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Re: Concrete vs. Steel

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     I've heard it said that "the faster you hit a speed bump - the smoother
it is."  Increasing the mass in a high seismic risk zone is like increasing
the speed - or - running on a hot day to get a breeze!

     Since thre is too much water in the mid-west and not enough in the
south-west,  the federal government should repo all of the concrete bridges
in the western state high seismic risk zones (and New Madrid area) and buy
the state owned ones.  They can then use them to construct a "V" or " \_/ "
shaped canal from the continental divide in New Mexico to Eastern
California.
     East of the continental divide, construct a CONCRETE box culvert (with
hydraulic lift) that extends to the Mississippi river with a branch into the
Arkansas river (Bill Clinton listening?) and a branch to the Gulf for
overflow.
     Tax the newly wealthy farmers in West Texas to Eastern California just
enough to reimburse the government for the new knee-braced, base isolated
tubular steel bridges that they have replaced the old ones with.
Then.......
     There won't be any houses floating off in the midwest, the Southwest
will be filthy rich, ACI will like the culvert and the West (and New Madrid)
will be another notch towards safe.

Greg
-----Original Message-----
From: Brennan Johnson <BJohnson(--nospam--at)eqe.com>
To: seaint(--nospam--at)seaint.org <seaint(--nospam--at)seaint.org>
Date: Friday, October 22, 1999 4:52 PM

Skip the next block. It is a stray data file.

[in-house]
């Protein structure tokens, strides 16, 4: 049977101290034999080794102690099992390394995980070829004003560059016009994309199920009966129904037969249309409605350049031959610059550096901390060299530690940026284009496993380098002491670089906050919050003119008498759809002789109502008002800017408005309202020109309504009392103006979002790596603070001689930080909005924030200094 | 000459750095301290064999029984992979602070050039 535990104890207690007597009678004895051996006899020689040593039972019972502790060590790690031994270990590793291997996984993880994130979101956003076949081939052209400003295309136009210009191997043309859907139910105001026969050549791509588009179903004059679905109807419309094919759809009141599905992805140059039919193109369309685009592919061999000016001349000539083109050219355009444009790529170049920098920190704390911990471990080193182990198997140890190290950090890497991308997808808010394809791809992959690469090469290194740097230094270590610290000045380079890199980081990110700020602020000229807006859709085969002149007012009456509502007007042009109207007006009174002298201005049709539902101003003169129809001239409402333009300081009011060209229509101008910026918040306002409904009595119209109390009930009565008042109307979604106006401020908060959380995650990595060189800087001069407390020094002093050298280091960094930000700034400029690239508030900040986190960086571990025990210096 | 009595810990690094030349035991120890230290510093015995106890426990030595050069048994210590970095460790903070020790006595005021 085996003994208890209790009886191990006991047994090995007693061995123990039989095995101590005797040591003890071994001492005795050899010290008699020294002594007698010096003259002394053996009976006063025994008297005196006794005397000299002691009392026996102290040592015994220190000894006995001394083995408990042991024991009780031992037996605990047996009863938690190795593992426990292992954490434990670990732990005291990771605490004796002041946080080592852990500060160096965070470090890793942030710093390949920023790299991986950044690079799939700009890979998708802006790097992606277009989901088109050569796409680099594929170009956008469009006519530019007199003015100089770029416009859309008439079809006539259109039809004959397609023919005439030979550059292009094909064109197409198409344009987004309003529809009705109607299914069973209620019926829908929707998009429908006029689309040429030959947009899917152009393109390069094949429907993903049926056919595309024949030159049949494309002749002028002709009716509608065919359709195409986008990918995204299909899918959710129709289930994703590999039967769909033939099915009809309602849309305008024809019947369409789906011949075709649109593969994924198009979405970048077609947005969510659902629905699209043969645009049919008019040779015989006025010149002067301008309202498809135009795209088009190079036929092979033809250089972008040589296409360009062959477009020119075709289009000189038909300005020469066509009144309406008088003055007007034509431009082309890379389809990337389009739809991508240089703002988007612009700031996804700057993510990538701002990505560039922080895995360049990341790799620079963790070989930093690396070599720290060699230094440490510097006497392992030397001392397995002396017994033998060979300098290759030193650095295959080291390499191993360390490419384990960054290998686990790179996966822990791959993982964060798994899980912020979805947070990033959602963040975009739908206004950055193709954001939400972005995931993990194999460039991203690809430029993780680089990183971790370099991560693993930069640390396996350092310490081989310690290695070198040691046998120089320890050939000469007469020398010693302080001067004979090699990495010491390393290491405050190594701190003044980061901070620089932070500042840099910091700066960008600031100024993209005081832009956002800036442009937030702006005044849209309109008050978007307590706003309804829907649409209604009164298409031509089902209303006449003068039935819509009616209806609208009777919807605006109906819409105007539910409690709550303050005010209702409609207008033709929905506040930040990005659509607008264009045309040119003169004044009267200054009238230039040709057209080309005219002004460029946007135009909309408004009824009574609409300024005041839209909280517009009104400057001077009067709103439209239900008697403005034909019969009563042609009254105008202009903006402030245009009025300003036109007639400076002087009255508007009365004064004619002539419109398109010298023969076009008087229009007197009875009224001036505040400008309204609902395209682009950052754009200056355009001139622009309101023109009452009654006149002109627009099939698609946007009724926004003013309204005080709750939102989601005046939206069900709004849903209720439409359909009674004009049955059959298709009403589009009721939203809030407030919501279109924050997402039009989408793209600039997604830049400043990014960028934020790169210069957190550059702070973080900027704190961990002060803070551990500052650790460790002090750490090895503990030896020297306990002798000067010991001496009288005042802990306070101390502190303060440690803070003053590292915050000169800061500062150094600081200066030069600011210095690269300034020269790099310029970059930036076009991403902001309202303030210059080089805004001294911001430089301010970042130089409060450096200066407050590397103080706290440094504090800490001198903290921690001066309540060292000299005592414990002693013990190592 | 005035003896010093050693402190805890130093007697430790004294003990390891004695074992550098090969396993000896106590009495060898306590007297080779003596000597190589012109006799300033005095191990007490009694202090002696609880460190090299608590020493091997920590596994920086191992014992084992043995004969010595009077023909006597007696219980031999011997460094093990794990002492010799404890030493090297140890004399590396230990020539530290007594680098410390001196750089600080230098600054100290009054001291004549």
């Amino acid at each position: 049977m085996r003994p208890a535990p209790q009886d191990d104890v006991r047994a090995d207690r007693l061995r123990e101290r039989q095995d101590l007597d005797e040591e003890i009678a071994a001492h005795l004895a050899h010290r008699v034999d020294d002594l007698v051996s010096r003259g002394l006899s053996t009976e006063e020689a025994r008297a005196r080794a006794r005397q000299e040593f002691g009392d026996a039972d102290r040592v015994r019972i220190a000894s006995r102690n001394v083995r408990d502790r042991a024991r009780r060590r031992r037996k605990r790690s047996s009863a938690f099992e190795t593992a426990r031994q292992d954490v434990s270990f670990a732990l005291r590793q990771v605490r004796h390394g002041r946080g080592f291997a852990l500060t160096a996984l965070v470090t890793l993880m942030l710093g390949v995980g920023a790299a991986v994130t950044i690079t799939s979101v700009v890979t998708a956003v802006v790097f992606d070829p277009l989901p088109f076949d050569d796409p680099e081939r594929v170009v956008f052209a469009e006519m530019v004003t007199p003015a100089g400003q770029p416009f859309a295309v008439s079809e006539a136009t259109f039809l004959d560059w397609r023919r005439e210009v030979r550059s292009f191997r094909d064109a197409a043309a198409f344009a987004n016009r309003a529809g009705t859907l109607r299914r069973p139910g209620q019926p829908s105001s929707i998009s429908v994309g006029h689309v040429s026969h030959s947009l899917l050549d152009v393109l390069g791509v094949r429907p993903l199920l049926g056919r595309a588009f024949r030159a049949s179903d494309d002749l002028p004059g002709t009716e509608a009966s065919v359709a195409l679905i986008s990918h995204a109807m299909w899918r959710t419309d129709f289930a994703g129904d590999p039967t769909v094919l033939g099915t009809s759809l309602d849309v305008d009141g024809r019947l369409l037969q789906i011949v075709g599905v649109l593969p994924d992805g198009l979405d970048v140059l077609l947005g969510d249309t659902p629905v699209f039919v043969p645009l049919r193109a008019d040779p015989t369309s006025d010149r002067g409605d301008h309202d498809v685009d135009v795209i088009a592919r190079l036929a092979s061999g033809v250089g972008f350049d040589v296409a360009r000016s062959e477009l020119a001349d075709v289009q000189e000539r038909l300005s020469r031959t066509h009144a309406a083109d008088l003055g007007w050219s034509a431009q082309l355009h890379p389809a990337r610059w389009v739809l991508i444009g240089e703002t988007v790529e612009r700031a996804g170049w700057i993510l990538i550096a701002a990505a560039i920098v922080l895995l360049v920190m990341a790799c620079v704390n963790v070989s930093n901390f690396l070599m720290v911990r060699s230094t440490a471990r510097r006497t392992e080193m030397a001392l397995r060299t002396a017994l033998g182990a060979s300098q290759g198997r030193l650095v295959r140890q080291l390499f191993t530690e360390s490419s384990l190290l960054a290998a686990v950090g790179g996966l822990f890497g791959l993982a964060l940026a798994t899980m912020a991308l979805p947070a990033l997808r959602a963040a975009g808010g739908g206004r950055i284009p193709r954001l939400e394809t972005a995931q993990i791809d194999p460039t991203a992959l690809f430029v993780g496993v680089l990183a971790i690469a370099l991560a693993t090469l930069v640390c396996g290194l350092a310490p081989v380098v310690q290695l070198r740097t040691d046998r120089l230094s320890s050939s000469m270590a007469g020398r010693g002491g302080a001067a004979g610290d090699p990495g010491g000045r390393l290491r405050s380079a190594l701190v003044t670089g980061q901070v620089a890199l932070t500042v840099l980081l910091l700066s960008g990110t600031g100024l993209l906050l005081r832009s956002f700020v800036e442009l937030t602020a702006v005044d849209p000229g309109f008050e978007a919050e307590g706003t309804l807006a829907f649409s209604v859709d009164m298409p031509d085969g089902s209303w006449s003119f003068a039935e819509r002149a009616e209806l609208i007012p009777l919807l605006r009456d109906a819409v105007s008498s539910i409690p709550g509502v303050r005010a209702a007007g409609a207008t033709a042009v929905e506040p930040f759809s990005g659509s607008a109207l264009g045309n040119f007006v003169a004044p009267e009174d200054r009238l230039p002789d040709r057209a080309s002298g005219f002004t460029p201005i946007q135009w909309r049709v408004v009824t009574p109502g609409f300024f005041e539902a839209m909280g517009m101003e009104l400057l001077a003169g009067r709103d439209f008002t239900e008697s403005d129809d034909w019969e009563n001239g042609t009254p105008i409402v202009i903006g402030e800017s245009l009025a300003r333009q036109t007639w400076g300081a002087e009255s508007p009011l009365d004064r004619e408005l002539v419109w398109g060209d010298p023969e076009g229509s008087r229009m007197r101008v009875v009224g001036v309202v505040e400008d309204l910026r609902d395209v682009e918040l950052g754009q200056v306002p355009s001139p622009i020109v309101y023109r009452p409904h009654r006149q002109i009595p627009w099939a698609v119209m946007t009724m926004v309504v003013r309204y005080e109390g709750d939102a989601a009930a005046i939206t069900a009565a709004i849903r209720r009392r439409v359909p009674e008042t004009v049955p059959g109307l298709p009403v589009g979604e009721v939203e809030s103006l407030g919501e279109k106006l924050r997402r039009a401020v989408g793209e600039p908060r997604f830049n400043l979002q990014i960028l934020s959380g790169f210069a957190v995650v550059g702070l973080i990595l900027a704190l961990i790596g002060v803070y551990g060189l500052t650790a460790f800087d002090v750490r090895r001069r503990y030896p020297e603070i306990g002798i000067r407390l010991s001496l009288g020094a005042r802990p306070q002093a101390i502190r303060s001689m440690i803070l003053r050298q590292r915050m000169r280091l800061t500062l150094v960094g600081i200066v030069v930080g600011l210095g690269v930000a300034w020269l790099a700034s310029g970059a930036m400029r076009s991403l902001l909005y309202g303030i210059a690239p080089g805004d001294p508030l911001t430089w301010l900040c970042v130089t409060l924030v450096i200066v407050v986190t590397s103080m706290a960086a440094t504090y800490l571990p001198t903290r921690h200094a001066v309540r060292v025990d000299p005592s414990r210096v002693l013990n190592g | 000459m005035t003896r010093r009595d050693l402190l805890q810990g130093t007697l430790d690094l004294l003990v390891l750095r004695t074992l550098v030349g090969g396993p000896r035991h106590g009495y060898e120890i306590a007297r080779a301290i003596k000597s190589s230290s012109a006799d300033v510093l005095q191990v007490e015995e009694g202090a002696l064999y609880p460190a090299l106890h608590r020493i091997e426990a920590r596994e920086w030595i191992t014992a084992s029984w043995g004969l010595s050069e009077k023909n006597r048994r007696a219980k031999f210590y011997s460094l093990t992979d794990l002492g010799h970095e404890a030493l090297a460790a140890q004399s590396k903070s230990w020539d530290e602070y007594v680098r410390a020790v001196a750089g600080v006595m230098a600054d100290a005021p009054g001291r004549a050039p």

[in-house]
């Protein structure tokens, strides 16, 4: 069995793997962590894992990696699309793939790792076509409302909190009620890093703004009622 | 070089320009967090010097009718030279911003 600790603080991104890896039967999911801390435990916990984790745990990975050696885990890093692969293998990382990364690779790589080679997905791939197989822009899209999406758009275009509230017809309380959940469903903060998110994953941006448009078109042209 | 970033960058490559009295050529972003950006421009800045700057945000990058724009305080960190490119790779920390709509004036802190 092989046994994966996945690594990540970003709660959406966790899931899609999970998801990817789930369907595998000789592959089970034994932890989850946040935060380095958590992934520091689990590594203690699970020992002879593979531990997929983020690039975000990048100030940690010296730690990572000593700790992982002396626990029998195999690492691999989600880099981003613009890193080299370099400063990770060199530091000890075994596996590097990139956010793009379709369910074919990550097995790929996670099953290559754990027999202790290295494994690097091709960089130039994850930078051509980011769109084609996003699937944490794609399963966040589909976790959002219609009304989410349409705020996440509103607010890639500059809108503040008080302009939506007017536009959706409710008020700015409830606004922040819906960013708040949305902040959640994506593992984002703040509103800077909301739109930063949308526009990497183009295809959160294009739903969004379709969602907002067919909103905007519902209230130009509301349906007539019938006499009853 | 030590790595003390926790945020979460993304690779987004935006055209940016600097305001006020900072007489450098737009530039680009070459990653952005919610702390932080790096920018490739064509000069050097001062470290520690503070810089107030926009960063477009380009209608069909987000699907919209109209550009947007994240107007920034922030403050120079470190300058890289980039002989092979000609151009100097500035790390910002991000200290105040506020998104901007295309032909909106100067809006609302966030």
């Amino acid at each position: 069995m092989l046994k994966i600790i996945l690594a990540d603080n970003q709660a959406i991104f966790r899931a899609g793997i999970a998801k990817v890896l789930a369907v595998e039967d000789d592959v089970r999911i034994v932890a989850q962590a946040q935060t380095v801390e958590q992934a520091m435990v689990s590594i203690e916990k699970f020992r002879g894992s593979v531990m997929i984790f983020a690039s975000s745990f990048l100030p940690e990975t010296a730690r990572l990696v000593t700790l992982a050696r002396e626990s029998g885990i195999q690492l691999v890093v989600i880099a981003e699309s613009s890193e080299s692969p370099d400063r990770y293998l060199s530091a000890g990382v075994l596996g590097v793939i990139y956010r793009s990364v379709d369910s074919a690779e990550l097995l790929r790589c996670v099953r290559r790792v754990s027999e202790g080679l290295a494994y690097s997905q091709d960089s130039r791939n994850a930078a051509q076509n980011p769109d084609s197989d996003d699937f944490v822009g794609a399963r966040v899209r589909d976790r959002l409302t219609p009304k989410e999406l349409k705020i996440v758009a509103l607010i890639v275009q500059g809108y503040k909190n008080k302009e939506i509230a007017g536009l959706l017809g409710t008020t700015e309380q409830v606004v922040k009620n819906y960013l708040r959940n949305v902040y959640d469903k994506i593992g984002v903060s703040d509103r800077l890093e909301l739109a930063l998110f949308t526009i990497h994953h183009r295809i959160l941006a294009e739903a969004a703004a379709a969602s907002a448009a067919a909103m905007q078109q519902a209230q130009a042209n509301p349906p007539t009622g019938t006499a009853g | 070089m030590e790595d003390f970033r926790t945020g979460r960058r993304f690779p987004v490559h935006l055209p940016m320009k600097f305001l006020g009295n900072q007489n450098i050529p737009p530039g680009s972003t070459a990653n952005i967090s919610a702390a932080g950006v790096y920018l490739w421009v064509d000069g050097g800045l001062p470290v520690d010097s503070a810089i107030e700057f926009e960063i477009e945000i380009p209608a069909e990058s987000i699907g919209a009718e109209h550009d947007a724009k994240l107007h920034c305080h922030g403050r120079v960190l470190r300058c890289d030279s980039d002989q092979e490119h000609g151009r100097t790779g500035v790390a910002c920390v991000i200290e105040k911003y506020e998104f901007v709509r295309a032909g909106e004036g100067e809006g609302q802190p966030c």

Subject: Re: Concrete vs. Steel


>Wow, Greg, have you invited the flood gates to be opened here!  In
>California graduate structural engineering curriculums, courses are taught
>that focus exclusively on reinforced concrete ductile frames.  (An
>excellent text on this subject is "Seismic Design of Reinforced Concrete
>and Masonry Buildings" by Paulay & Priestley.)  Moreover, there are a
>number of design engineering companies in California that work almost
>exclusively in concrete; obviously they are able to do it efficiently, else
>they would not be in business!
>
>To extrapolate, as you have, and say that because concrete buildings
>collapsed in the recent Turkey earthquake we should not use concrete in
>seismically active areas is obscene.  Refer to the reports of the collapsed
>buildings in Turkey, and you will see that it was primarily poor design and
>construction that caused the failures:  poor and wrongly-placed lap splices
>and poor or no confining steel, primarily.  With each new earthquake,
>domestic or international, we certainly learn more about earthquakes and
>the limitations of our past designs.
>
>Regards,
>
>Brennan Johnson
>EQE International
>Irvine, CA
>
>
>
>     To be in charge of a project and prescribe the wrong material (even
>for
>economical reasons) is like a doctor prescribing the wrong medicine because
>the patient can't afford the right one.  In engineering as with medicine,
>this can lead to death.
>     I believe that concrete has been WRONGLY prescribed ANYWHERE in a high
>seismic risk zone.  The EQ's in Turkey, Bay Bridge, Japan etc. are obvious
>proof of this.  Yes, it is possible to construct a concrete structure that
>will withstand a Richter 10 but THAT would be UNeconomical.
>     Granted that Northridge revealed problems with steel and brittle
>fracture, it will be easier to overcome this than to take the mass out of
>concrete.  Concrete has it's advantages but only in a compatible location.
>Greg in Oklahoma
>
>
>